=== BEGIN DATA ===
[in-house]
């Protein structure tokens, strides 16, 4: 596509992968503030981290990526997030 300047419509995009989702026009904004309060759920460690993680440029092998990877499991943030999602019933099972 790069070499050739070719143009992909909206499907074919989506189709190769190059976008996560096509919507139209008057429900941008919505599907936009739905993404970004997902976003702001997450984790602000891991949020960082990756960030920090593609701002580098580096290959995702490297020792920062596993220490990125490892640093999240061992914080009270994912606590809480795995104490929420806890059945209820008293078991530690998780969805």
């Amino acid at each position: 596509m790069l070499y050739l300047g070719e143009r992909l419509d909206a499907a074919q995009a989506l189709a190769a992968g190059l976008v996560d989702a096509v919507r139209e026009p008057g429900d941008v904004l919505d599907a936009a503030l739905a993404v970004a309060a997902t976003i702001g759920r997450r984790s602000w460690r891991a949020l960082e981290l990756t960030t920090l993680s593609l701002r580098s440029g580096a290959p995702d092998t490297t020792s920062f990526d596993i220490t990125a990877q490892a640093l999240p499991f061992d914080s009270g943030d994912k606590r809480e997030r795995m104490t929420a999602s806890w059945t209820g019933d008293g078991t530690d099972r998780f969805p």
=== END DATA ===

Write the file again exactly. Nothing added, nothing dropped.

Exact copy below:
[in-house]
């Protein structure tokens, strides 16, 4: 596509992968503030981290990526997030 300047419509995009989702026009904004309060759920460690993680440029092998990877499991943030999602019933099972 790069070499050739070719143009992909909206499907074919989506189709190769190059976008996560096509919507139209008057429900941008919505599907936009739905993404970004997902976003702001997450984790602000891991949020960082990756960030920090593609701002580098580096290959995702490297020792920062596993220490990125490892640093999240061992914080009270994912606590809480795995104490929420806890059945209820008293078991530690998780969805």
């Amino acid at each position: 596509m790069l070499y050739l300047g070719e143009r992909l419509d909206a499907a074919q995009a989506l189709a190769a992968g190059l976008v996560d989702a096509v919507r139209e026009p008057g429900d941008v904004l919505d599907a936009a503030l739905a993404v970004a309060a997902t976003i702001g759920r997450r984790s602000w460690r891991a949020l960082e981290l990756t960030t920090l993680s593609l701002r580098s440029g580096a290959p995702d092998t490297t020792s920062f990526d596993i220490t990125a990877q490892a640093l999240p499991f061992d914080s009270g943030d994912k606590r809480e997030r795995m104490t929420a999602s806890w059945t209820g019933d008293g078991t530690d099972r998780f969805p």